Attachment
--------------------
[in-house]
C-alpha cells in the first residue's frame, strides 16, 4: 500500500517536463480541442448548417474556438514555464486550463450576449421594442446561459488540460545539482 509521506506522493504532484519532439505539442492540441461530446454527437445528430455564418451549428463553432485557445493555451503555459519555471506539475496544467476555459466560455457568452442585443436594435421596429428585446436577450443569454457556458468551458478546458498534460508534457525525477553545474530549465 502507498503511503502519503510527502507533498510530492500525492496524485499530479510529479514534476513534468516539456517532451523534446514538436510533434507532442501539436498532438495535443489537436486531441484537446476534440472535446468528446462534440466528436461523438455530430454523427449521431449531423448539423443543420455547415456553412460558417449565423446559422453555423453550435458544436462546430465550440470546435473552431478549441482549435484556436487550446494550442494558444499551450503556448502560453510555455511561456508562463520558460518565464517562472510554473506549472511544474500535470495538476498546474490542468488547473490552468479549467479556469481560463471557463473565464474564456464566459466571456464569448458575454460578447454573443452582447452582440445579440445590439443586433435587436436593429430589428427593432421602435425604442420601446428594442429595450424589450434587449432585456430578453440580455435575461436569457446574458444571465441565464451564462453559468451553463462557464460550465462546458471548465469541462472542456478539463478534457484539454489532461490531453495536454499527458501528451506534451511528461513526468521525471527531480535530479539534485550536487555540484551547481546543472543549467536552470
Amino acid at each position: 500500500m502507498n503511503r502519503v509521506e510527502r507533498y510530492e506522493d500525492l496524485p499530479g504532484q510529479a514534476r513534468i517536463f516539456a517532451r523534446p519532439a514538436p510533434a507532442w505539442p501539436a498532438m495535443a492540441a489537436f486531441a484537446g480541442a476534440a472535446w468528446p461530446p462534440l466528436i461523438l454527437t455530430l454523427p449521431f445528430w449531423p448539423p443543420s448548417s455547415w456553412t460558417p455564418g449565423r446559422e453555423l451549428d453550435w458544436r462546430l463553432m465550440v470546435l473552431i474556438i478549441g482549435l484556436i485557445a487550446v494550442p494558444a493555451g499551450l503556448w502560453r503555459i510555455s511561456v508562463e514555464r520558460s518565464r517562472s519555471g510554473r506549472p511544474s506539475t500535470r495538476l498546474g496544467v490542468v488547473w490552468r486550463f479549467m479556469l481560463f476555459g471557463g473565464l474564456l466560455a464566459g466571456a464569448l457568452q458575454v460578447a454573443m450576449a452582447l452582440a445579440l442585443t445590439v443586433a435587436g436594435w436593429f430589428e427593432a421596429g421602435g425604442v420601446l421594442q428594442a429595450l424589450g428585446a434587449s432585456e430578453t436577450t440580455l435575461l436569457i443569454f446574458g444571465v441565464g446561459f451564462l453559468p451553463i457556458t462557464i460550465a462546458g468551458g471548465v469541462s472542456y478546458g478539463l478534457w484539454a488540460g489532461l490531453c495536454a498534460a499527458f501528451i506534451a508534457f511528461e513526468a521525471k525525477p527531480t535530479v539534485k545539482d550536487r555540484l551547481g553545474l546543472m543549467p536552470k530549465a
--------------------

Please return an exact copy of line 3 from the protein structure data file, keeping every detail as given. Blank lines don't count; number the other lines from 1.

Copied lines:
Amino acid at each position: 500500500m502507498n503511503r502519503v509521506e510527502r507533498y510530492e506522493d500525492l496524485p499530479g504532484q510529479a514534476r513534468i517536463f516539456a517532451r523534446p519532439a514538436p510533434a507532442w505539442p501539436a498532438m495535443a492540441a489537436f486531441a484537446g480541442a476534440a472535446w468528446p461530446p462534440l466528436i461523438l454527437t455530430l454523427p449521431f445528430w449531423p448539423p443543420s448548417s455547415w456553412t460558417p455564418g449565423r446559422e453555423l451549428d453550435w458544436r462546430l463553432m465550440v470546435l473552431i474556438i478549441g482549435l484556436i485557445a487550446v494550442p494558444a493555451g499551450l503556448w502560453r503555459i510555455s511561456v508562463e514555464r520558460s518565464r517562472s519555471g510554473r506549472p511544474s506539475t500535470r495538476l498546474g496544467v490542468v488547473w490552468r486550463f479549467m479556469l481560463f476555459g471557463g473565464l474564456l466560455a464566459g466571456a464569448l457568452q458575454v460578447a454573443m450576449a452582447l452582440a445579440l442585443t445590439v443586433a435587436g436594435w436593429f430589428e427593432a421596429g421602435g425604442v420601446l421594442q428594442a429595450l424589450g428585446a434587449s432585456e430578453t436577450t440580455l435575461l436569457i443569454f446574458g444571465v441565464g446561459f451564462l453559468p451553463i457556458t462557464i460550465a462546458g468551458g471548465v469541462s472542456y478546458g478539463l478534457w484539454a488540460g489532461l490531453c495536454a498534460a499527458f501528451i506534451a508534457f511528461e513526468a521525471k525525477p527531480t535530479v539534485k545539482d550536487r555540484l551547481g553545474l546543472m543549467p536552470k530549465a